You and your child’s other parent want what is best for your child as you negotiate the terms of your parenting plan. At The Law Center P.C. in Colorado, our team often works with parents to determine how best to set up the schedule to meet the needs of the children according to the court’s guidelines.
One of the clauses you may include in your custody order is the right of first refusal. However, as Our Family Wizard points out, this clause is not a good idea for everyone. Read on to learn more about the pros and cons of the right of first refusal.
When one parent has things to do and cannot be with the child during his or her regularly scheduled parenting time, calling on a family member, babysitter or other child care may seem like the natural solution. However, the right of first refusal clause orders that the time first be offered to the other parent.
Instead of your child spending the day with someone else, he or she gets the benefit of extra time with the other parent. The clause also may result in better flexibility and communication between parents as you share your schedules and inform each other of where the child will be if neither of you is available.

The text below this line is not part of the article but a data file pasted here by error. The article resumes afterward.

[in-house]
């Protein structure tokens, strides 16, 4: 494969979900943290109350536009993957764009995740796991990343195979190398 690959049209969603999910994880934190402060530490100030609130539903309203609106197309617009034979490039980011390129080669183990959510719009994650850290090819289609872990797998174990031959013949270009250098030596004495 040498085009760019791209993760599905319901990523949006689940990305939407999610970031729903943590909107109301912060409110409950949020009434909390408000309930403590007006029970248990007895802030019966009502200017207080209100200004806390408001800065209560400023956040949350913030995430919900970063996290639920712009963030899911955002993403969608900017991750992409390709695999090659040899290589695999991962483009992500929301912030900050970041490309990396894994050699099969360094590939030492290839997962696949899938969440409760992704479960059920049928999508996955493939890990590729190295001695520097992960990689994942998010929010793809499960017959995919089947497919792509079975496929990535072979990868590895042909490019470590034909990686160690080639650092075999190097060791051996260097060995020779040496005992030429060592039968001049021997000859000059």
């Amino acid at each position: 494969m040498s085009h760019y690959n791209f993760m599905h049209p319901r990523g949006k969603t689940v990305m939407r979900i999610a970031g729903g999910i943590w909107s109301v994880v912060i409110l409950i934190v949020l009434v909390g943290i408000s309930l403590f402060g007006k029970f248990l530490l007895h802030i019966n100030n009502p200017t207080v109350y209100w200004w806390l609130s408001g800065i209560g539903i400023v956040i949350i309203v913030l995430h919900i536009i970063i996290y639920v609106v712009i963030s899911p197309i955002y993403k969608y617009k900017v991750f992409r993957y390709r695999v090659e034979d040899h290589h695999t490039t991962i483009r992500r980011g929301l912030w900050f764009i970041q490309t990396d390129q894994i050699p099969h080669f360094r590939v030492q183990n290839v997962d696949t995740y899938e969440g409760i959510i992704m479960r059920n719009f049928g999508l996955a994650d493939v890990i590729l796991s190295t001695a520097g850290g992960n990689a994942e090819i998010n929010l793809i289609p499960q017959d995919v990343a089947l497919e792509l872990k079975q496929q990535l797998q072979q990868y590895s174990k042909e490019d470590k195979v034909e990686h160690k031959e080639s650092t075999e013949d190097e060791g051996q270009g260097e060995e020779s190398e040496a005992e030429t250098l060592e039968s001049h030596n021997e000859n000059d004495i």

If you and the other parent have a conflict-filled relationship, the extra communication could result in more opportunities for disputes. It also gives each of you a glimpse into the other’s life which may not be welcome. If the clause is not carefully worded, it could result in your child missing out on time with grandparents, friends or social activities.
Because the clause is optional, whether or not it is right for your custody agreement is up to you and the other parent. Once it is part of the agreement, though, you must both follow it. More information about parental rights and the parenting plan is available on our webpage.